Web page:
1. 0; the worst possible seeing, the image is completely unsteady and no fine detail can be made out.

2. 2-4; the whole disk moves with little detail made out.

3. 5; the planet's disk is stationary but boils, as though viewing the image through a moving liquid (Benton). Some fine detail can be intermittently seen.

4. 6-9; the planetary disk is stationary with little scintillation and fine detail can be made out.

5. 10; perfect seeing. The image is perfectly still. Smaller features normally not seen are easily made out.

Normally, a serious observation under high magnification should not be attempted unless the seeing is at least "5" or better.

Although poor seeing may be difficult to overcome, there are steps we can take to make sure we avoid conditions that would make seeing worse. We have just discussed that as heat rises, currents are put into motion that cause seeing to deteriorate. We want to avoid observing from locations that contribute to this problem. Keep in mind that stone, concrete, brick walls, and patios are all structures that act like a heat sink, storing up heat during a sunny day and radiating it away long into the night. Therefore, you should avoid setting up a telescope on a brick or concrete patio, or next to a building or street. Certainly do not set up a telescope on a concrete driveway or sidewalk, and try to avoid observing over rooftops or fireplace chimneys. As you see, with a little thought, some of this becomes common sense. If observing from inside a shelter, such as an observatory dome or roll-off roof facility, the temperature inside the shelter should not be different from the temperature outside. If observing from a dome in which the air inside the dome is warm from the day's heating, air will rise through the dome opening for hours until equalized. Have you ever gazed over a barrel of burning leaves at something in the distance? Remember how wavy everything was in your field of view. The heated dome will produce the same effect. Shelters should always be opened early enough prior to observing so the temperature inside can equalize with the outside air (Fig. 8.1). Large fans to move air during the day may be needed to help with this problem. Even outdoors, we often find that seeing improves as the night wears on and things cool down. I have often found the best seeing for observing Jupiter occurs after 2:00 a.m.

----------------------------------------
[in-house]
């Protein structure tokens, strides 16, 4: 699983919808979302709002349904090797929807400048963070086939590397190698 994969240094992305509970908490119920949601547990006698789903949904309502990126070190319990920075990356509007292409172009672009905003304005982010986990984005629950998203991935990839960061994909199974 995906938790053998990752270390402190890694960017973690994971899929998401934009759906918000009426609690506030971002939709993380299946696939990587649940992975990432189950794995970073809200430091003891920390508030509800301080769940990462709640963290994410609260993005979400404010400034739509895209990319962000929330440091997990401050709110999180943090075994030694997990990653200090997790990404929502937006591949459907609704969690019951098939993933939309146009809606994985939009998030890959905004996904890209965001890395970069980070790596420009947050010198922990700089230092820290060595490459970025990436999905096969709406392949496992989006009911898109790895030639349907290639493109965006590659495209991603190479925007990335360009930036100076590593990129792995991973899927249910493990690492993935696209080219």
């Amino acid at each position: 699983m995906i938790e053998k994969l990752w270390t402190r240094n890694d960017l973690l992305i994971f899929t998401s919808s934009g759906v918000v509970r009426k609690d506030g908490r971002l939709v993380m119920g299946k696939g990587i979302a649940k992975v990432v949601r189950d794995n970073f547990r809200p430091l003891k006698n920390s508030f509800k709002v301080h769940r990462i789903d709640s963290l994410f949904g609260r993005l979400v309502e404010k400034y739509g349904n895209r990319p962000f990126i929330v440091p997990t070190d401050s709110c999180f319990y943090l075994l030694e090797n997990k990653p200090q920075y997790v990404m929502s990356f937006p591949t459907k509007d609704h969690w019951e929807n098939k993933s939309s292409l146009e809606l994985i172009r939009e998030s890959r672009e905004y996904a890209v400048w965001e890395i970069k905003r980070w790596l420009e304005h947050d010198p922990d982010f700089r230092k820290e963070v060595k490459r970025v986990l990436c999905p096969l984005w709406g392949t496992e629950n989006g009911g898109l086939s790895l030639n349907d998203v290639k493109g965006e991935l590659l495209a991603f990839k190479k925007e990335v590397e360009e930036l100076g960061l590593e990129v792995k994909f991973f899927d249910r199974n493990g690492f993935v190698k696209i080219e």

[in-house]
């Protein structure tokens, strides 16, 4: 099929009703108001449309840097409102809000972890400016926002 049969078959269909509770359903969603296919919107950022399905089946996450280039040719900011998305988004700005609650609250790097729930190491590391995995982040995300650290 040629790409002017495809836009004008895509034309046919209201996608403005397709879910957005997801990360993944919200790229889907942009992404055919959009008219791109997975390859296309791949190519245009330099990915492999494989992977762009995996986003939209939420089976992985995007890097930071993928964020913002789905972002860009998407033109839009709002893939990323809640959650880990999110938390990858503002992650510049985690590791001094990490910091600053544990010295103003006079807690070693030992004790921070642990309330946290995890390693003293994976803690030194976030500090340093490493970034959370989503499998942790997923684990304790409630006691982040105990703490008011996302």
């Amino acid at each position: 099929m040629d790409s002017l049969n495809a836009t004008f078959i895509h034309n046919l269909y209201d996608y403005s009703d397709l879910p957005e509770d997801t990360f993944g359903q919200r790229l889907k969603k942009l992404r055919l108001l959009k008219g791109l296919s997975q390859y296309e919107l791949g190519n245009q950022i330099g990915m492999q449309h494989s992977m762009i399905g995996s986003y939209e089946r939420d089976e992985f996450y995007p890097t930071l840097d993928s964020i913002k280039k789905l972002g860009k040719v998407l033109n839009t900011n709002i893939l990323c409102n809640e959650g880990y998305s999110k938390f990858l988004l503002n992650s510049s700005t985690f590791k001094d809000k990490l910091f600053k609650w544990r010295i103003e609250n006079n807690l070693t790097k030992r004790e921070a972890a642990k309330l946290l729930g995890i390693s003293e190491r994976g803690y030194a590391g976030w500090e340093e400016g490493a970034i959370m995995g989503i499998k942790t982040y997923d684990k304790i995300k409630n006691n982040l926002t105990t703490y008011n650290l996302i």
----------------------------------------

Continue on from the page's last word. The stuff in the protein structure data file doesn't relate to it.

And so, we are not only concerned with the observing environment up high in Earth's atmosphere, but also the immediate environment around our telescope. Even telescope design can play an important part in "seeing". A refractor or a closed tube reflector like a Schmidt-cassegrain that has been stored indoors during the day will take considerably more time to cool down than a Newtonian reflector whose optical tube is an open truss system. With the closed tube, wavy air currents inside the tube can result in poor seeing until the tube cools down. Poor seeing not only affects visual observations, but photography and imaging as well, which we will discuss later.

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